The thrill has gone from a shopping trip to Gunwharf Quays | Emma Kay

Is it just me or is Gunwharf Quays becoming less fun to shop in?

Friday, 14th January 2022, 11:29 am
Updated Saturday, 15th January 2022, 2:00 pm
Crowds wander through Gunwharf Quays during the official opening in 2001. Picture: Luke MacGregor

Last year, Gunwharf celebrated its 20th anniversary, but with Covid levels at a high there was not much to celebrate.

For me, Gunwharf is now just the nearest and easiest place to go to the cinema if you do not own a car. Sad to say, but the rest of it seems rather lacking.

It is still very much a shopping mecca that feels the pummel of many a boot each day. But every time I visit, I find myself poking my nose around fewer and fewer shops. On occasion, I might dip into the variety of eating places if I am feeling the urge for a delightful dessert heaped with cloud-coloured cream.

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That urge though is not often, particularly with the big chain restaurants which blare out Happy Birthday repetitively, as that appears the mainstay for people go to Gunwharf: to celebrate a birthday bash in an eatery with slightly more upmarket window dressing than your local Indian restaurant or pub.

It is also terribly drab for children. Who remembers when Gunwharf had a Toy Zone?

Packed with deals and packed with people. A shop you could take your children too and reward them as you squeezed your way through seven pairs of jeans in the sales. There is so little for children now, save for the previously mentioned cinema experience.

Sure, there is a teeny tiny arcade and bowling complex but there are better and cheaper places to take your little ones to. Nine times out of 10 when I see families at Gunwharf, they are heading to the cinema with buttery popcorn, not pennies for the arcade. The modest Christmas fete that popped up with the Ferris wheel was a breath of fresh air and with children heading outside and not in to cinema seats.

Big brand names are Gunwharf’s bread and butter. The whole area is lined with big name stores with big lights and big displays and visited by people with big wallets. The kind of stores I walk into, too scared to touch the clothes much less try them on when I see the voluminous price tag.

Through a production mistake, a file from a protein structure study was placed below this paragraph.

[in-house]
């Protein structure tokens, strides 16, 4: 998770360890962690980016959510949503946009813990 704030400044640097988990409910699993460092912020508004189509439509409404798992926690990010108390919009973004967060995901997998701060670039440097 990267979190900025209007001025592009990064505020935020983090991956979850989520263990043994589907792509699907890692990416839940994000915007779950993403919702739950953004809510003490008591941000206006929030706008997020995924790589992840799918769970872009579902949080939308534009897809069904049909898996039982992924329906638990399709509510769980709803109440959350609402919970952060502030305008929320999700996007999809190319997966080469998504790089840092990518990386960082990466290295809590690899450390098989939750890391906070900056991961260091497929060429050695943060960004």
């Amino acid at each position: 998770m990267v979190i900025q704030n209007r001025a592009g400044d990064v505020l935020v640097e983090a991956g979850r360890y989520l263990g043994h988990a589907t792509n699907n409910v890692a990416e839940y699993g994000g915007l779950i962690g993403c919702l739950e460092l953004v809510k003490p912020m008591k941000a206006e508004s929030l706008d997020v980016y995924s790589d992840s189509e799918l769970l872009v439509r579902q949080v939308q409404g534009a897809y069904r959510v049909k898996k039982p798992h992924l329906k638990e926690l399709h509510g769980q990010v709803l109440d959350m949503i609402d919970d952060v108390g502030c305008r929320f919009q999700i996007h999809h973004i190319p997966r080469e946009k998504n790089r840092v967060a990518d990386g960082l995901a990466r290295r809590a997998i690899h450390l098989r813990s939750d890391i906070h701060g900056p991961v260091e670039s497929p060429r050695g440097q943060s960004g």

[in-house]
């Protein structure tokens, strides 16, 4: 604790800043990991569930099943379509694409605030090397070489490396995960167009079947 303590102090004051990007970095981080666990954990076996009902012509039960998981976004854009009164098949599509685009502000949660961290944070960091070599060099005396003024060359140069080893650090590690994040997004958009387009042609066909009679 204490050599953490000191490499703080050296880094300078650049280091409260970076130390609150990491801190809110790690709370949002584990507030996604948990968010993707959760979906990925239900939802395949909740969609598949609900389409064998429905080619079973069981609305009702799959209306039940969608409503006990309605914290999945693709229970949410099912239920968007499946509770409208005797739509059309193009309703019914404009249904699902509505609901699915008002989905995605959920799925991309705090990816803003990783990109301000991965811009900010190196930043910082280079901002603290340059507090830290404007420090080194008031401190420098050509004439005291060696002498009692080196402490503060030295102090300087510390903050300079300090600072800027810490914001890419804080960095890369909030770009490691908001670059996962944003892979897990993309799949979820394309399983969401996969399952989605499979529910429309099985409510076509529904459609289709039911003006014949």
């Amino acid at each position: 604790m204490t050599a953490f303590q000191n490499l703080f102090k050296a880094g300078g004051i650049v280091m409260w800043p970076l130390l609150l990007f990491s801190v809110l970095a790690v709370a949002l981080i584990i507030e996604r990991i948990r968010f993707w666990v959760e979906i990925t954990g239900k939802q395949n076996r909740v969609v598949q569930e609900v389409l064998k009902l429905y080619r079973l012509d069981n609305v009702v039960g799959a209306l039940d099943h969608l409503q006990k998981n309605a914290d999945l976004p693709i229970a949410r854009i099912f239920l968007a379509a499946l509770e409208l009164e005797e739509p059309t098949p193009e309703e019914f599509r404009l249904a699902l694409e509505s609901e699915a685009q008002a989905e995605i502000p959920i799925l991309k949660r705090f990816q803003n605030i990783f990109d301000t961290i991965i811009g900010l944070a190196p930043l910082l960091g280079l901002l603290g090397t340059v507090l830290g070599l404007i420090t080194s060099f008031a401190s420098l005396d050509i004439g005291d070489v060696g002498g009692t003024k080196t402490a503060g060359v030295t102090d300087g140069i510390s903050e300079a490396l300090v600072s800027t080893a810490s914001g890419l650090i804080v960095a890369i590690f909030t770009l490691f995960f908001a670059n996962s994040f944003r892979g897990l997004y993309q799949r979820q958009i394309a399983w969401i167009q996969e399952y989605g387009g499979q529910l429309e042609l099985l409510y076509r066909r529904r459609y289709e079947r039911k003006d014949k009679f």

I still mourn the loss of The Works store propped just across from the cinema where I could buy reasonably priced books, toys, crafts and notepads.

Or pop to HMV to peruse the shelf for DVD deals and find a cute flowery bargain at Cath Kidston.

I’m not saying the big brand names stores should sink to the bottom of the harbour, but a smattering of stores for regular Joes would not go amiss.

Tony Blair’s not worthy of the title

Tony Blair has been appointed Knight Companion of the Most Noble Order of the Garter.

While in office he ordered our troops into Iraq and Afghanistan. A petition of protest of up to 1m signatures is a surprise and shock to absolutely no-one. Tens of thousands of people died and are still dying as a result of their participation in those wars.

Such snowballing petitions surely show how we, as a nation, are getting rather tired of constantly having to swallow the misdeeds of the privileged who get rewarded for slaughter and sleaze. War in Iraq and Afghanistan has been very real and very tragic for so many. A shuddering reminder of political power, that results in so much devastation for so many.

He has been added to a roll he is not worthy to have a footnote on, with many seeing this as further proof of the establishment’s departure from our wishes.

I’d rather eat children’s meals than waste food when dining out

A petite pocket meal may appear paltry, but in truth it is a perfect portion size. After all, leaving leftovers never feels good. I feel so guilty, I get my partner to hoover up the excess.

In our world of recycling we need to regulate our food intake too.

I have no shame in asking for a children’s meal if I know I will be unable to finish the whole thing. Why order food to waste it?

It’s pointless to pull the purse strings just to fill the social convention that you must stay within your lines. Most of the children’s options are perfectly sizeable and do the job just as well. The price gap is often very hefty meaning the prospect of a cheaper meal means you are more likely to go back.

Swapping for a light bite doesn’t make you tight, it just makes you sensible and healthier.

A message from the Editor, Mark Waldron

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